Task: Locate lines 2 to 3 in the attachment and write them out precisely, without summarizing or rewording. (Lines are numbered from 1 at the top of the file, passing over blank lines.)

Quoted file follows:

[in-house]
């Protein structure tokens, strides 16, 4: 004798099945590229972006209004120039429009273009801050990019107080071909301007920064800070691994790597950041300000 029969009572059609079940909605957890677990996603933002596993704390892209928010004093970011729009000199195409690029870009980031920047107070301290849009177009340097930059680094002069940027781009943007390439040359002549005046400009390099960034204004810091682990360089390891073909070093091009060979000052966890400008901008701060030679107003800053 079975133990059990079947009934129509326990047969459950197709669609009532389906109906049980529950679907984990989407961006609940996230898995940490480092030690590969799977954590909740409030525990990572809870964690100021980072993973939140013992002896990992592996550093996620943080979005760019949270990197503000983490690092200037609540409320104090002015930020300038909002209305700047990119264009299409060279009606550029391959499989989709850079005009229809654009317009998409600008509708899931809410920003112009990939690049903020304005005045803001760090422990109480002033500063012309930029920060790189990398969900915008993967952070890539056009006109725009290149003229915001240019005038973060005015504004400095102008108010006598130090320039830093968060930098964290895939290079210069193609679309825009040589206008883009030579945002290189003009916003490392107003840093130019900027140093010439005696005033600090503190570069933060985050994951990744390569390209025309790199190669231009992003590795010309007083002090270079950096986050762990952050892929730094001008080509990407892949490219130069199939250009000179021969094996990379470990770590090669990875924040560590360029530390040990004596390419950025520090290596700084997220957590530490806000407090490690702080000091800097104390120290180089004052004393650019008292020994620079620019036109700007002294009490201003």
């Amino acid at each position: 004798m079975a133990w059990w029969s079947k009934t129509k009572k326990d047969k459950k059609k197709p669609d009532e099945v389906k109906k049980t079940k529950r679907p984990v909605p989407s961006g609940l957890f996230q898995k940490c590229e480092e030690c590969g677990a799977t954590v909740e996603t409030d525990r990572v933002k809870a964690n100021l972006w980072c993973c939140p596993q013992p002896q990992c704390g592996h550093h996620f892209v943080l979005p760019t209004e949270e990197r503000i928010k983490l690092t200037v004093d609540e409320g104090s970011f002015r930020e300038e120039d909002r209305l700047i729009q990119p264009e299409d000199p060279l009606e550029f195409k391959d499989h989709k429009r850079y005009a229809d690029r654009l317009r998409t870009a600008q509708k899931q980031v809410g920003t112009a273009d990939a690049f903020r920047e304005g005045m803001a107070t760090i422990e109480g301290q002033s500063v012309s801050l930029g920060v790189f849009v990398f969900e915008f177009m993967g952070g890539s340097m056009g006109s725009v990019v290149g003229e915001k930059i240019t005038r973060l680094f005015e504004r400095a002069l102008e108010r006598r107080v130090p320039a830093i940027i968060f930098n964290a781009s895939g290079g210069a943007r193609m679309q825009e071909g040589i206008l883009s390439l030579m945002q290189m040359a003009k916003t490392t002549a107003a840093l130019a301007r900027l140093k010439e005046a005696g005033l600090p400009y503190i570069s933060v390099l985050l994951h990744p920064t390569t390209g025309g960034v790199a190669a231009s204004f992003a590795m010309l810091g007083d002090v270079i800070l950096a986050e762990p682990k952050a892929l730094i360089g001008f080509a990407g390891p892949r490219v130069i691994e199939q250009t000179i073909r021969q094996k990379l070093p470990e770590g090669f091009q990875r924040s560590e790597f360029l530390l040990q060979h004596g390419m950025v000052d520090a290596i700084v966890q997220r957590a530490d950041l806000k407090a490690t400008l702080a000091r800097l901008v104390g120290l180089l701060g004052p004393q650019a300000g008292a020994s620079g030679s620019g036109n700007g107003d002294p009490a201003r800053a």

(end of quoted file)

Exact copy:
């Protein structure tokens, strides 16, 4: 004798099945590229972006209004120039429009273009801050990019107080071909301007920064800070691994790597950041300000 029969009572059609079940909605957890677990996603933002596993704390892209928010004093970011729009000199195409690029870009980031920047107070301290849009177009340097930059680094002069940027781009943007390439040359002549005046400009390099960034204004810091682990360089390891073909070093091009060979000052966890400008901008701060030679107003800053 079975133990059990079947009934129509326990047969459950197709669609009532389906109906049980529950679907984990989407961006609940996230898995940490480092030690590969799977954590909740409030525990990572809870964690100021980072993973939140013992002896990992592996550093996620943080979005760019949270990197503000983490690092200037609540409320104090002015930020300038909002209305700047990119264009299409060279009606550029391959499989989709850079005009229809654009317009998409600008509708899931809410920003112009990939690049903020304005005045803001760090422990109480002033500063012309930029920060790189990398969900915008993967952070890539056009006109725009290149003229915001240019005038973060005015504004400095102008108010006598130090320039830093968060930098964290895939290079210069193609679309825009040589206008883009030579945002290189003009916003490392107003840093130019900027140093010439005696005033600090503190570069933060985050994951990744390569390209025309790199190669231009992003590795010309007083002090270079950096986050762990952050892929730094001008080509990407892949490219130069199939250009000179021969094996990379470990770590090669990875924040560590360029530390040990004596390419950025520090290596700084997220957590530490806000407090490690702080000091800097104390120290180089004052004393650019008292020994620079620019036109700007002294009490201003």
């Amino acid at each position: 004798m079975a133990w059990w029969s079947k009934t129509k009572k326990d047969k459950k059609k197709p669609d009532e099945v389906k109906k049980t079940k529950r679907p984990v909605p989407s961006g609940l957890f996230q898995k940490c590229e480092e030690c590969g677990a799977t954590v909740e996603t409030d525990r990572v933002k809870a964690n100021l972006w980072c993973c939140p596993q013992p002896q990992c704390g592996h550093h996620f892209v943080l979005p760019t209004e949270e990197r503000i928010k983490l690092t200037v004093d609540e409320g104090s970011f002015r930020e300038e120039d909002r209305l700047i729009q990119p264009e299409d000199p060279l009606e550029f195409k391959d499989h989709k429009r850079y005009a229809d690029r654009l317009r998409t870009a600008q509708k899931q980031v809410g920003t112009a273009d990939a690049f903020r920047e304005g005045m803001a107070t760090i422990e109480g301290q002033s500063v012309s801050l930029g920060v790189f849009v990398f969900e915008f177009m993967g952070g890539s340097m056009g006109s725009v990019v290149g003229e915001k930059i240019t005038r973060l680094f005015e504004r400095a002069l102008e108010r006598r107080v130090p320039a830093i940027i968060f930098n964290a781009s895939g290079g210069a943007r193609m679309q825009e071909g040589i206008l883009s390439l030579m945002q290189m040359a003009k916003t490392t002549a107003a840093l130019a301007r900027l140093k010439e005046a005696g005033l600090p400009y503190i570069s933060v390099l985050l994951h990744p920064t390569t390209g025309g960034v790199a190669a231009s204004f992003a590795m010309l810091g007083d002090v270079i800070l950096a986050e762990p682990k952050a892929l730094i360089g001008f080509a990407g390891p892949r490219v130069i691994e199939q250009t000179i073909r021969q094996k990379l070093p470990e770590g090669f091009q990875r924040s560590e790597f360029l530390l040990q060979h004596g390419m950025v000052d520090a290596i700084v966890q997220r957590a530490d950041l806000k407090a490690t400008l702080a000091r800097l901008v104390g120290l180089l701060g004052p004393q650019a300000g008292a020994s620079g030679s620019g036109n700007g107003d002294p009490a201003r800053a």